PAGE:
CETA Trade Deal Remains on Schedule

Government officials have confirmed that the official scheduled start time for the Comprehensive Economic and Trade Agreement (CETA) with the European Union has not changed. This comes in the wake of recent developments which suggested the CETA could be delayed.

The agreement earlier has a fast track approval process planned which has now been modified to give the 28 EU member states the final approval; however the newer method will not bring the process to a standstill.

“An agreement of the scope of CETA can be complex and take a significant amount of time to fully implement” Perrin Beatty, CCC

With the new method, the trade pact would be agreed-to provisionally and the signatories will later work out the details. Senior government officials, who spoke to the media, also made it clear the timeline of the approval process is not expected to change.

“An agreement of the scope of CETA can be complex and take a significant amount of time to fully implement,” Perrin Beatty, president of the Canadian Chamber of Commerce, said. “However, about 90 per cent of the trade deal can be put in place once the European Parliament has ratified (it), leaving only a smaller portion to be approved by each individual country’s parliamentary system.”

International Trade Minister Chrystia Freeland has insisted CETA is “a gold-plated trade deal.”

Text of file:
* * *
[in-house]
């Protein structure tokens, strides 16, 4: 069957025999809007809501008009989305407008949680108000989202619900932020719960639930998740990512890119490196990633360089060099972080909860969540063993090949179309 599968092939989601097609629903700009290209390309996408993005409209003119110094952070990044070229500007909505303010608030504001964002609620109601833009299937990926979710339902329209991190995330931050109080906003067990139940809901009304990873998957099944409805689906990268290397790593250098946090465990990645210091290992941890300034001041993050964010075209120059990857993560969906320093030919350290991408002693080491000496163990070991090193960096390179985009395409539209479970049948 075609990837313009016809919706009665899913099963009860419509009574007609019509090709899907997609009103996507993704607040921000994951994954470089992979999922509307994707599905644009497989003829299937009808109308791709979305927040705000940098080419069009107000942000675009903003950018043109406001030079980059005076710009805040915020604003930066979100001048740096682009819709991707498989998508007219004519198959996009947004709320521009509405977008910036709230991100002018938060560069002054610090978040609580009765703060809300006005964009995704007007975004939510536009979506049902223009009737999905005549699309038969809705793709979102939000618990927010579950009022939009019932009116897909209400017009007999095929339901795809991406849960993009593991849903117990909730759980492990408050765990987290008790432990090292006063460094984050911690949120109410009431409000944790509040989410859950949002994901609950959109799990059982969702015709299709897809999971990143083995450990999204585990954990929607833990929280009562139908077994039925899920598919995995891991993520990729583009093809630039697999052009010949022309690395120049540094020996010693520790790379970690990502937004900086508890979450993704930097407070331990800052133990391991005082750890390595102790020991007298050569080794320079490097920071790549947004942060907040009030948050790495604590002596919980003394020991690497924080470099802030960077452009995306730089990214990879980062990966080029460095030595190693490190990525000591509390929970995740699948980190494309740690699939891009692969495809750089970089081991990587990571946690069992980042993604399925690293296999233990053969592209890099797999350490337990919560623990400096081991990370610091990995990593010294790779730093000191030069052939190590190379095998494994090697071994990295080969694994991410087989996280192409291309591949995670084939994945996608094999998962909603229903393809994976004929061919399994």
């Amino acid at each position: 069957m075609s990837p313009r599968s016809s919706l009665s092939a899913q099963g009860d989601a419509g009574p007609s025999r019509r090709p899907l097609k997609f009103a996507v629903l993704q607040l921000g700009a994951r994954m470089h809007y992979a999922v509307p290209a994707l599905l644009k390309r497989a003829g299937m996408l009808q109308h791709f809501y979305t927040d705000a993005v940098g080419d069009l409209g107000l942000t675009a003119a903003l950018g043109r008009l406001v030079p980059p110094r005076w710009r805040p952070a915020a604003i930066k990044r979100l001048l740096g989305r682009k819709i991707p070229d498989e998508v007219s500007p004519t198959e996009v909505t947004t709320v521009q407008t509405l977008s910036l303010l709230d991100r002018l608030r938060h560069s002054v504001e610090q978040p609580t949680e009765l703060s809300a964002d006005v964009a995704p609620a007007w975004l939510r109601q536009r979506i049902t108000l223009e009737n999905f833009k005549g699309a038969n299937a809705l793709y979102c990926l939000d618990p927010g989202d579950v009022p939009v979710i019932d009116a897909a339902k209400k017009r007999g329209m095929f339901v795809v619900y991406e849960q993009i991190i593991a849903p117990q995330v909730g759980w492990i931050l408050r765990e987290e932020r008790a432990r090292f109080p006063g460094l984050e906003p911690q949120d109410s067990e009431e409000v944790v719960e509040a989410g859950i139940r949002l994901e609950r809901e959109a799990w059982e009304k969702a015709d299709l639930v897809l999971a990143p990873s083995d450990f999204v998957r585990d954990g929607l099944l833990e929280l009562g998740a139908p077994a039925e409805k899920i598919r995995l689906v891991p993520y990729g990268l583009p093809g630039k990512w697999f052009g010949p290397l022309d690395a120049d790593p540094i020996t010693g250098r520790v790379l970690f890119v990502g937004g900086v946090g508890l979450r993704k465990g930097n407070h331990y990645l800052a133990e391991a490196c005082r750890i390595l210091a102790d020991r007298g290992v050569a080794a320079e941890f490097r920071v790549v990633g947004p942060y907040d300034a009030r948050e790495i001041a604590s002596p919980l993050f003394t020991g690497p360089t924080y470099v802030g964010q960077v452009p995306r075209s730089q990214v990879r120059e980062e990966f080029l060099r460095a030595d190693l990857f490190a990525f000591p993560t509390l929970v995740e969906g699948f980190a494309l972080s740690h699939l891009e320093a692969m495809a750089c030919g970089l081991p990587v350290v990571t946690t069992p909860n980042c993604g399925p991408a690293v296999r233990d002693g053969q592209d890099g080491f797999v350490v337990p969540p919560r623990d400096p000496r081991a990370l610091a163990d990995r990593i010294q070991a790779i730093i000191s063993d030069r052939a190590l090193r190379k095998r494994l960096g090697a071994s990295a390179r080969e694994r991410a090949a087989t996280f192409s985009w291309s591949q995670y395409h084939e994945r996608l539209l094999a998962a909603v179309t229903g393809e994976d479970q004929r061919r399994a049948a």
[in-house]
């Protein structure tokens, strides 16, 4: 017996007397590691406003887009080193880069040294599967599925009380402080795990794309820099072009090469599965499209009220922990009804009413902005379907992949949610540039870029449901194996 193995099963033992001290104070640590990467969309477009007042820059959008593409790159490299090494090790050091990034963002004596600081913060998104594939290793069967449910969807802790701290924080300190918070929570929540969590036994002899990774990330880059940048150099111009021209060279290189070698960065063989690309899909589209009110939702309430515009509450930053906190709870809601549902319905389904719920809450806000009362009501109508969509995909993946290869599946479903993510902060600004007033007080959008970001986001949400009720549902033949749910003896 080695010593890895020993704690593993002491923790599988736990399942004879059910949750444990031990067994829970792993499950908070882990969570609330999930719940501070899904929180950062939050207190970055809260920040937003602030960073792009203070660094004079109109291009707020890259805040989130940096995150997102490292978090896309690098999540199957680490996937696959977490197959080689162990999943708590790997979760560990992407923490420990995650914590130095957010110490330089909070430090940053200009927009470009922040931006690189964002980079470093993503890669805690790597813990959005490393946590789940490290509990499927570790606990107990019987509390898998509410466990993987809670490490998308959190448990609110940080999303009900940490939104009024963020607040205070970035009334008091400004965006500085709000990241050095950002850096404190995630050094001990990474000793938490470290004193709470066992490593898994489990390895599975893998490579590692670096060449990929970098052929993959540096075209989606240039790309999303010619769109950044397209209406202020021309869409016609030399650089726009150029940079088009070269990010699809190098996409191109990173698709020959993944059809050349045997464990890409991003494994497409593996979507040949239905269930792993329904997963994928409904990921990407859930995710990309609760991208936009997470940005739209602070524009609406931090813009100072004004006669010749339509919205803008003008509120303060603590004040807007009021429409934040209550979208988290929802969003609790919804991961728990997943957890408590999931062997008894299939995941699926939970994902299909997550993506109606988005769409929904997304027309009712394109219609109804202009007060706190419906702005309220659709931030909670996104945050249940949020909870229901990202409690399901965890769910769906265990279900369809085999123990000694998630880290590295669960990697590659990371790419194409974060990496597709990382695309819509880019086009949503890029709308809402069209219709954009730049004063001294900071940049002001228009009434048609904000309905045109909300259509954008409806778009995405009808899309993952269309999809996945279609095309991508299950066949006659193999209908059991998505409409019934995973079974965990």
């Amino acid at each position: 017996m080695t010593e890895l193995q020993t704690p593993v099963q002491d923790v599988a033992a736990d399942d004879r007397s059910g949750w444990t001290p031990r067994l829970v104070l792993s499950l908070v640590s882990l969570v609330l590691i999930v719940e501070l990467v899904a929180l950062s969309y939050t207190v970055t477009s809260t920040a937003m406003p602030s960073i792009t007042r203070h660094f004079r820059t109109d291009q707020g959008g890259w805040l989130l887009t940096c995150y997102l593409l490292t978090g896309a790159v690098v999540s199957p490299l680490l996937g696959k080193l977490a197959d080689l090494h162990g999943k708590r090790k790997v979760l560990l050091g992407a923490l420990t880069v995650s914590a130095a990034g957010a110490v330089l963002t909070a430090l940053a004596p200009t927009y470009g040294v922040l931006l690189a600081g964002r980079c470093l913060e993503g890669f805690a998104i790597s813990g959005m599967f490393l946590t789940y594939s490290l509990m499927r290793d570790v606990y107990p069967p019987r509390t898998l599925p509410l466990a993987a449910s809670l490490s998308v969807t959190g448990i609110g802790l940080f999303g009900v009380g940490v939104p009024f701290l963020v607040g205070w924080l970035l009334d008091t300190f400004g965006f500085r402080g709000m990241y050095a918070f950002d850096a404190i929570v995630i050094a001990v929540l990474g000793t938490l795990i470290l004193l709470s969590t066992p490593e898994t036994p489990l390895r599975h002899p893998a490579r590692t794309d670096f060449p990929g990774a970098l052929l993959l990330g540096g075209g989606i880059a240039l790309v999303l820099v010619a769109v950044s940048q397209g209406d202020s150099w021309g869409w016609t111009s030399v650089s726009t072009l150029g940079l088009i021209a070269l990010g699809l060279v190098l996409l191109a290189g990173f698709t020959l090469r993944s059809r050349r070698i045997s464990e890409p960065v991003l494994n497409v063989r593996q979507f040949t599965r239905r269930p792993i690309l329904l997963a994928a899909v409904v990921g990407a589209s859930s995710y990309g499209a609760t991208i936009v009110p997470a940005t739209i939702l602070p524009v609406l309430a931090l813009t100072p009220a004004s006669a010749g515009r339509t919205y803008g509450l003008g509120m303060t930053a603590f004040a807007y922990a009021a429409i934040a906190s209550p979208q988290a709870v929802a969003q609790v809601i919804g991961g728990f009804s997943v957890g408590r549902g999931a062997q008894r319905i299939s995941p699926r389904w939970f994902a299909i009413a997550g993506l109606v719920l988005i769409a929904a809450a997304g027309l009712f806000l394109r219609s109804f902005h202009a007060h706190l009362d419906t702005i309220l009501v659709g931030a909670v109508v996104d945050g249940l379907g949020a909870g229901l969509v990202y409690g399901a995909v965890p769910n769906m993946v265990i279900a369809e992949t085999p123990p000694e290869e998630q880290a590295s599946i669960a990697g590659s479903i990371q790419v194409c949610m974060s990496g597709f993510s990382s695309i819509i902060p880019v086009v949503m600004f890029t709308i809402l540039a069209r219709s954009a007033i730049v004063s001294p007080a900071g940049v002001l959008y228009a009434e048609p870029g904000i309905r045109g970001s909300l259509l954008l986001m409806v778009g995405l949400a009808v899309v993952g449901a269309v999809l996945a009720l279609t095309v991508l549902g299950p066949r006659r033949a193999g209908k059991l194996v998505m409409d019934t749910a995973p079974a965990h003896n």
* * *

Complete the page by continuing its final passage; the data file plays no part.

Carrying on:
The deal is not expected to slow down even due to other reasons like Brexit, even though economists were concerned that Brexit could hamper CETA. However it remains to be seen whether the U.K.’s exit will impact the deal. The U.K will take another 10 years to completely withdraw from the EU according to experts and until then will be bound by its agreements which include CETA.

However the approval process for CETA is now longer. The agreement must pass though the European Council, a body comprising state leaders, and then be approved by the European parliament before it can be effective. Since all member countries need to vote on the deal, it can become a rather long drawn out process.

However Canadian officials remain optimistic and expect the entire process to be completed by the end of 2016 or early 2017. If some EU members disapprove CETA, the agreement could still go ahead provisionally by mid 2017 for 5 years.

Can we expect a speedy ratification of CETA? Only time will tell.